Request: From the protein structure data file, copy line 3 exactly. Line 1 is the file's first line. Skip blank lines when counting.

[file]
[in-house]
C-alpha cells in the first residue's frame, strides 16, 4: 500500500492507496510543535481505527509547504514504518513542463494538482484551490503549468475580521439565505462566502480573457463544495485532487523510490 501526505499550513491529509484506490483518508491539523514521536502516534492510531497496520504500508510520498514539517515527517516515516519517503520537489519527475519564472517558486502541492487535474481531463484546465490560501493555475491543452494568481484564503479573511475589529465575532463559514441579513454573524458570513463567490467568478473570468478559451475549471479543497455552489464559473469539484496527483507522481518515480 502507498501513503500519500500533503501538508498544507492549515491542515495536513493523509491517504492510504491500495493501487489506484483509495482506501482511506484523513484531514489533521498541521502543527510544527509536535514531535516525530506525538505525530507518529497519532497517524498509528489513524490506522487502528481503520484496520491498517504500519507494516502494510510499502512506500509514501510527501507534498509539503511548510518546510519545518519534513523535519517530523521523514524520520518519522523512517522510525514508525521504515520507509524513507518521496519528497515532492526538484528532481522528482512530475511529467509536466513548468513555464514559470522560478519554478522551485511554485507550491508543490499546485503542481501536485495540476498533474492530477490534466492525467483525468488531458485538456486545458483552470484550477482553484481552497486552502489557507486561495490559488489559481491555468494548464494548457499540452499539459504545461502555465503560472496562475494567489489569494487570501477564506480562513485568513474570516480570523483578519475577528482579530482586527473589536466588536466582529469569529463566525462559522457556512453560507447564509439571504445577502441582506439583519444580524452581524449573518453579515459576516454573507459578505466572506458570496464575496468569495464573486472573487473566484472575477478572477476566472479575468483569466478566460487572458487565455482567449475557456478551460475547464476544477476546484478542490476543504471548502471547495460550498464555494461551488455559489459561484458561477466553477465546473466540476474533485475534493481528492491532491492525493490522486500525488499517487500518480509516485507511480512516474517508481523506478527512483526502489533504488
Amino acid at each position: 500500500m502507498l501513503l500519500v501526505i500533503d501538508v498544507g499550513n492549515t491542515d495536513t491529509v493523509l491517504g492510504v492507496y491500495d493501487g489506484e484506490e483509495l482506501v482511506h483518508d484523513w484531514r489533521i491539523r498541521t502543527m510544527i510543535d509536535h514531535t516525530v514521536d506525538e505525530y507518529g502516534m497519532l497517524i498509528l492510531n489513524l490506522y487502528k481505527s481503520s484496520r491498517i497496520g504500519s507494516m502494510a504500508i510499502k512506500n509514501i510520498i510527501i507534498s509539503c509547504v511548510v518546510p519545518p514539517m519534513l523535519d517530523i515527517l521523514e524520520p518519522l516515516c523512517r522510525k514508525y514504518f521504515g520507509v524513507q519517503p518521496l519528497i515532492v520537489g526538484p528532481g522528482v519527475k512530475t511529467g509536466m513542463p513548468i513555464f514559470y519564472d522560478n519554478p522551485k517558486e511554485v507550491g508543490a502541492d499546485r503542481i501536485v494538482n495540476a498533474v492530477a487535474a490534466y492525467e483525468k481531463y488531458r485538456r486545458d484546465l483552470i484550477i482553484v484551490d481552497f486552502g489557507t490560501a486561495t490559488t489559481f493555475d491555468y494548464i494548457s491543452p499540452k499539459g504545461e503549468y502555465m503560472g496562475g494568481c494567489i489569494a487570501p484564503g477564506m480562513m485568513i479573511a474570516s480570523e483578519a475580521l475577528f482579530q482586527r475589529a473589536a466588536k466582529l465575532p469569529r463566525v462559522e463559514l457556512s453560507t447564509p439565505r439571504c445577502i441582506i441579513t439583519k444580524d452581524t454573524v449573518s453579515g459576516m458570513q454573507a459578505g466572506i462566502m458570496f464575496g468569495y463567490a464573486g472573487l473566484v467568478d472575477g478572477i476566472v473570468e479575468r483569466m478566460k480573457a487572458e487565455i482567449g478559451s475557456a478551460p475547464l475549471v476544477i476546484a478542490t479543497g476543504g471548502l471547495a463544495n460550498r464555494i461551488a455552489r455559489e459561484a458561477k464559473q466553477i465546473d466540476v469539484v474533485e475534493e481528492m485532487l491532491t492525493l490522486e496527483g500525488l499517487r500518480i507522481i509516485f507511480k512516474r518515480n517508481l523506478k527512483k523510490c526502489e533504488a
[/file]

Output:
Amino acid at each position: 500500500m502507498l501513503l500519500v501526505i500533503d501538508v498544507g499550513n492549515t491542515d495536513t491529509v493523509l491517504g492510504v492507496y491500495d493501487g489506484e484506490e483509495l482506501v482511506h483518508d484523513w484531514r489533521i491539523r498541521t502543527m510544527i510543535d509536535h514531535t516525530v514521536d506525538e505525530y507518529g502516534m497519532l497517524i498509528l492510531n489513524l490506522y487502528k481505527s481503520s484496520r491498517i497496520g504500519s507494516m502494510a504500508i510499502k512506500n509514501i510520498i510527501i507534498s509539503c509547504v511548510v518546510p519545518p514539517m519534513l523535519d517530523i515527517l521523514e524520520p518519522l516515516c523512517r522510525k514508525y514504518f521504515g520507509v524513507q519517503p518521496l519528497i515532492v520537489g526538484p528532481g522528482v519527475k512530475t511529467g509536466m513542463p513548468i513555464f514559470y519564472d522560478n519554478p522551485k517558486e511554485v507550491g508543490a502541492d499546485r503542481i501536485v494538482n495540476a498533474v492530477a487535474a490534466y492525467e483525468k481531463y488531458r485538456r486545458d484546465l483552470i484550477i482553484v484551490d481552497f486552502g489557507t490560501a486561495t490559488t489559481f493555475d491555468y494548464i494548457s491543452p499540452k499539459g504545461e503549468y502555465m503560472g496562475g494568481c494567489i489569494a487570501p484564503g477564506m480562513m485568513i479573511a474570516s480570523e483578519a475580521l475577528f482579530q482586527r475589529a473589536a466588536k466582529l465575532p469569529r463566525v462559522e463559514l457556512s453560507t447564509p439565505r439571504c445577502i441582506i441579513t439583519k444580524d452581524t454573524v449573518s453579515g459576516m458570513q454573507a459578505g466572506i462566502m458570496f464575496g468569495y463567490a464573486g472573487l473566484v467568478d472575477g478572477i476566472v473570468e479575468r483569466m478566460k480573457a487572458e487565455i482567449g478559451s475557456a478551460p475547464l475549471v476544477i476546484a478542490t479543497g476543504g471548502l471547495a463544495n460550498r464555494i461551488a455552489r455559489e459561484a458561477k464559473q466553477i465546473d466540476v469539484v474533485e475534493e481528492m485532487l491532491t492525493l490522486e496527483g500525488l499517487r500518480i507522481i509516485f507511480k512516474r518515480n517508481l523506478k527512483k523510490c526502489e533504488a